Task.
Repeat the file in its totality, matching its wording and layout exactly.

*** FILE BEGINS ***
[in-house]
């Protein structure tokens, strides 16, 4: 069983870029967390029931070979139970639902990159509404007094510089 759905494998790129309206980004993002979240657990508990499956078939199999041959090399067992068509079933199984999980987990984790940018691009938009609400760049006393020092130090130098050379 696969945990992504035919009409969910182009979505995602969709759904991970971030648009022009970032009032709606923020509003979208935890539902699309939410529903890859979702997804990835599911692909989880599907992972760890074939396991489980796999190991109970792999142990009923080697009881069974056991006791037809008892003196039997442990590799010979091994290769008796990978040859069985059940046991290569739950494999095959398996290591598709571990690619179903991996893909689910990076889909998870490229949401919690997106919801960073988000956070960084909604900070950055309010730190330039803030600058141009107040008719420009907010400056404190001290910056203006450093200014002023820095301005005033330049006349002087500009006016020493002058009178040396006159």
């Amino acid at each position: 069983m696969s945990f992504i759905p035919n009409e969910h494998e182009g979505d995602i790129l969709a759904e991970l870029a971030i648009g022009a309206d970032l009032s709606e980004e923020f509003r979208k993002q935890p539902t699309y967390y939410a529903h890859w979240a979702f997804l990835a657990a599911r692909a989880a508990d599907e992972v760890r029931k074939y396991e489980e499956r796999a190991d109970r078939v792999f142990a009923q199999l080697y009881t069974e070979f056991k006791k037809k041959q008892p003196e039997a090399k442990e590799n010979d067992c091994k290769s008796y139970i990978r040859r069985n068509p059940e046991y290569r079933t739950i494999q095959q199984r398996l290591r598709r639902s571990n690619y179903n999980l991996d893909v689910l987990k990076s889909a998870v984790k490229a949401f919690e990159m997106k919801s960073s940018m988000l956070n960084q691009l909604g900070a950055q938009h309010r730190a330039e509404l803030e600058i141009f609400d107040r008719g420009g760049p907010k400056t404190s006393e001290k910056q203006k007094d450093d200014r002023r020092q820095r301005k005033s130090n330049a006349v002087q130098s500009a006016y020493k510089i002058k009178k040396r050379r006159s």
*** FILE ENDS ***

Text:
[in-house]
């Protein structure tokens, strides 16, 4: 069983870029967390029931070979139970639902990159509404007094510089 759905494998790129309206980004993002979240657990508990499956078939199999041959090399067992068509079933199984999980987990984790940018691009938009609400760049006393020092130090130098050379 696969945990992504035919009409969910182009979505995602969709759904991970971030648009022009970032009032709606923020509003979208935890539902699309939410529903890859979702997804990835599911692909989880599907992972760890074939396991489980796999190991109970792999142990009923080697009881069974056991006791037809008892003196039997442990590799010979091994290769008796990978040859069985059940046991290569739950494999095959398996290591598709571990690619179903991996893909689910990076889909998870490229949401919690997106919801960073988000956070960084909604900070950055309010730190330039803030600058141009107040008719420009907010400056404190001290910056203006450093200014002023820095301005005033330049006349002087500009006016020493002058009178040396006159």
């Amino acid at each position: 069983m696969s945990f992504i759905p035919n009409e969910h494998e182009g979505d995602i790129l969709a759904e991970l870029a971030i648009g022009a309206d970032l009032s709606e980004e923020f509003r979208k993002q935890p539902t699309y967390y939410a529903h890859w979240a979702f997804l990835a657990a599911r692909a989880a508990d599907e992972v760890r029931k074939y396991e489980e499956r796999a190991d109970r078939v792999f142990a009923q199999l080697y009881t069974e070979f056991k006791k037809k041959q008892p003196e039997a090399k442990e590799n010979d067992c091994k290769s008796y139970i990978r040859r069985n068509p059940e046991y290569r079933t739950i494999q095959q199984r398996l290591r598709r639902s571990n690619y179903n999980l991996d893909v689910l987990k990076s889909a998870v984790k490229a949401f919690e990159m997106k919801s960073s940018m988000l956070n960084q691009l909604g900070a950055q938009h309010r730190a330039e509404l803030e600058i141009f609400d107040r008719g420009g760049p907010k400056t404190s006393e001290k910056q203006k007094d450093d200014r002023r020092q820095r301005k005033s130090n330049a006349v002087q130098s500009a006016y020493k510089i002058k009178k040396r050379r006159s």